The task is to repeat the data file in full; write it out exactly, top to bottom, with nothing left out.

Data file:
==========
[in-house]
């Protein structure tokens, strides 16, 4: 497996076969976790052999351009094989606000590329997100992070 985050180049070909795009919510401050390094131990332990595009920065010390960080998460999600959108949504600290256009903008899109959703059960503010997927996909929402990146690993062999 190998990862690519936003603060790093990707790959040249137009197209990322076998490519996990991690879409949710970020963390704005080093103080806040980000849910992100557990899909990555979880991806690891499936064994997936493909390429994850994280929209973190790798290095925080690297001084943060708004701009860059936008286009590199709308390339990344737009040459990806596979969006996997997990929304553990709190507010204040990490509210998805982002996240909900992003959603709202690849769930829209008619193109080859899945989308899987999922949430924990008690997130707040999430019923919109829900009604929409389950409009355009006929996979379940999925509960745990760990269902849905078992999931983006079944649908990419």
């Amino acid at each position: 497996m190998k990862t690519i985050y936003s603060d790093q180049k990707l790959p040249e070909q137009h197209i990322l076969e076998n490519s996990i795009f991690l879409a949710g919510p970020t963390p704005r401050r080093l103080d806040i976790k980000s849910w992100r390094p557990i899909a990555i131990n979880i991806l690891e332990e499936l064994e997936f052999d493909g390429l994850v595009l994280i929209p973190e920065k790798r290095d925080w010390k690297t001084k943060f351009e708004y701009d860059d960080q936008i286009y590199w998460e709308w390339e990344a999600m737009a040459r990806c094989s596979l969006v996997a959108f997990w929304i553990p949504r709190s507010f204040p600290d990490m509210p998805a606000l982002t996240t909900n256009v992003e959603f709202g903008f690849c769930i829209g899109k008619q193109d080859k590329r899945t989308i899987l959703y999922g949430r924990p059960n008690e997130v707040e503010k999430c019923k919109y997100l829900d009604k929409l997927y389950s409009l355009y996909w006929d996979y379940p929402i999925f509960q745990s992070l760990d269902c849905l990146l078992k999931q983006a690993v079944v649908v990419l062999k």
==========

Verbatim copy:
[in-house]
């Protein structure tokens, strides 16, 4: 497996076969976790052999351009094989606000590329997100992070 985050180049070909795009919510401050390094131990332990595009920065010390960080998460999600959108949504600290256009903008899109959703059960503010997927996909929402990146690993062999 190998990862690519936003603060790093990707790959040249137009197209990322076998490519996990991690879409949710970020963390704005080093103080806040980000849910992100557990899909990555979880991806690891499936064994997936493909390429994850994280929209973190790798290095925080690297001084943060708004701009860059936008286009590199709308390339990344737009040459990806596979969006996997997990929304553990709190507010204040990490509210998805982002996240909900992003959603709202690849769930829209008619193109080859899945989308899987999922949430924990008690997130707040999430019923919109829900009604929409389950409009355009006929996979379940999925509960745990760990269902849905078992999931983006079944649908990419």
């Amino acid at each position: 497996m190998k990862t690519i985050y936003s603060d790093q180049k990707l790959p040249e070909q137009h197209i990322l076969e076998n490519s996990i795009f991690l879409a949710g919510p970020t963390p704005r401050r080093l103080d806040i976790k980000s849910w992100r390094p557990i899909a990555i131990n979880i991806l690891e332990e499936l064994e997936f052999d493909g390429l994850v595009l994280i929209p973190e920065k790798r290095d925080w010390k690297t001084k943060f351009e708004y701009d860059d960080q936008i286009y590199w998460e709308w390339e990344a999600m737009a040459r990806c094989s596979l969006v996997a959108f997990w929304i553990p949504r709190s507010f204040p600290d990490m509210p998805a606000l982002t996240t909900n256009v992003e959603f709202g903008f690849c769930i829209g899109k008619q193109d080859k590329r899945t989308i899987l959703y999922g949430r924990p059960n008690e997130v707040e503010k999430c019923k919109y997100l829900d009604k929409l997927y389950s409009l355009y996909w006929d996979y379940p929402i999925f509960q745990s992070l760990d269902c849905l990146l078992k999931q983006a690993v079944v649908v990419l062999k």